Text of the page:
The Yankees lost out on another potential trade target when Gio Gonzalez was traded to the Washington Nationals for a package of prospects. At the price the Nationals paid, the Yankees probably weren’t a player for Gonzalez anyway, so the trade really doesn’t alter the team’s offseason strategy. However, it does further an interesting development taking place around baseball, and particularly in the N.L. East.

Nationals' fans may get down on their knees after their team acquired widely coveted Gio Gonzalez. (Photo: Getty Images)

There are a variety of differing opinions on Gonzalez. Some believe he is gradually emerging as one of the best young arms in the game, while others suspect he may not be able to continue outperforming his relative inability to throw strikes. As with most young pitchers, it’s hard to predict what path Gonzalez will take in Washington, but regardless, the Nationals’ aggressive move speaks volumes about the internal view they have about their team as well as the economic boom taking place throughout the game.

When the Angels signed Albert Pujols and C.J. Wilson, we learned that Arte Moreno’s shopping spree was being funded by a new multi-billion television deal. Similarly, the Rangers aggressive spending since being sold to the ownership group fronted by Nolan Ryan has been linked to TV money. Now, it seems, we can also add the Nationals to that list.

According to a report in the Washington Examiner, the Nationals are in the process of negotiating a new payout from MASN that could be substantially higher than the $29 million fee they currently receive. With the expectation of increased revenue, the Nationals’ decision to accelerate their rebuilding strategy makes perfect sense. Even though Gonzalez, who is entering his first year of arbitration eligibility, won’t cost the Nationals much initially, the price in prospects was very steep. The team’s willingness to cash in so many future chips for instant gratification must mean the Nationals either think they are ready to contend now, or have the financial wherewithal to significantly expedite the process. When Washington broke the bank to sign Jayson Werth last year, many pundits scratched their heads, but clearly, the organization has adopted a very optimistic outlook. Even though GM Mike Rizzo probably already regrets the decision to sign Werth, it says a lot that he and owner Mark Lerner remain undeterred in their attempts to quickly improve the team.

(more…)

Read Full Post »

“Not interested” have seemingly become Brian Cashman’s favorite two words, which hasn’t exactly been music to the ears of many Yankees fans (or agents hoping to ignite a bidding war). Although it’s easy to see why Cashman would remain aloof when it comes to big ticket free agents or inflated trade demands seeking the team’s best prospects, the cold shoulder given to pitchers like Hiroki Kuroda and Roy Oswalt has been harder for many to understand.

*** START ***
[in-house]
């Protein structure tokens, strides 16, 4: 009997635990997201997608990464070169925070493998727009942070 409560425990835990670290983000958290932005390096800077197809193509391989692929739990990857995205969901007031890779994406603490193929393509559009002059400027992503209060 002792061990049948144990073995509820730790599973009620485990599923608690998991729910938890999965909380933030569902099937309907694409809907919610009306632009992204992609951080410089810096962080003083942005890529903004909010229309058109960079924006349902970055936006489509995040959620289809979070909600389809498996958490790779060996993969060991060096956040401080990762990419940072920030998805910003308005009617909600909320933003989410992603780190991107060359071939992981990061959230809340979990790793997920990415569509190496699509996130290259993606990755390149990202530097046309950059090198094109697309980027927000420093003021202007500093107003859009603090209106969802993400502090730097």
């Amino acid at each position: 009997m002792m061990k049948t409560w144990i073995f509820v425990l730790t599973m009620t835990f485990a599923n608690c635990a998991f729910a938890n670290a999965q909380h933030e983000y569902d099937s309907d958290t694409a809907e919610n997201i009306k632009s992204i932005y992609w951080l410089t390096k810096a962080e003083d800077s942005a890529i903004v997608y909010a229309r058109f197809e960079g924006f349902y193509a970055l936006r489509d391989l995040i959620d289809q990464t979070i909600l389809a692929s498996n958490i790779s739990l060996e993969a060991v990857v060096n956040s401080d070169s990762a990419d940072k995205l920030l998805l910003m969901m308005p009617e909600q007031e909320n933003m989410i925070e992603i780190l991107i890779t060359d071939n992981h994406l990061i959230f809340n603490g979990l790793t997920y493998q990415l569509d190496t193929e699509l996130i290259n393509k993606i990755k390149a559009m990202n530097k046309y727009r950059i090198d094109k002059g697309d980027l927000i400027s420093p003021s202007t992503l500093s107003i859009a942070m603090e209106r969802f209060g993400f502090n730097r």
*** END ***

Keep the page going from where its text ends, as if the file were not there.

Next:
Is Roy Oswalt the best option for the Yankees? (Photo: AP)

As the winter has progressed, and the Yankees’ Hot Stove has remained without a flame, there has been a growing disenchantment among the fan base. All of sudden, the likes of Oswalt and Kuroda have become “must haves”, and the Yankees’ lack of interest a sign of irrational fiscal restraint. Earlier, I suggested the team might be in a warped version of a rebuilding mode, and apparently, many in the Yankees’ Universe have taken that sentiment a little too much to heart.

Whether or not the Yankees are laying the foundation for when Cole Hamels becomes a free agent next season, there is no reason for the team to make a rash decision on players whom, only weeks ago, most would have agreed weren’t a great fit. After all, is a 34-year old Oswalt, who is coming off a season with a bad back, really what the Yankees need? Is a 37-year old Kuroda, who has spent his brief career in the NL West, any better?

As constituted, the Yankees’ rotation has several question marks, but the only real candidate to be removed for an acquisition would be Phil Hughes. Considering his struggles over the last season and a half, many fans would likely welcome a veteran replacement, but should the Yankees be willing to pull the plug on a pitcher who was not only a highly touted prospect, but has had some success in the major leagues? Granted, penciling Hughes into the rotation represents a risk, but the potential reward (a young, reliable starter under team control for three more years) suggests it should be one the Yankees are willing to take, especially when contrasted against what could be expected from some of the proposed alternatives.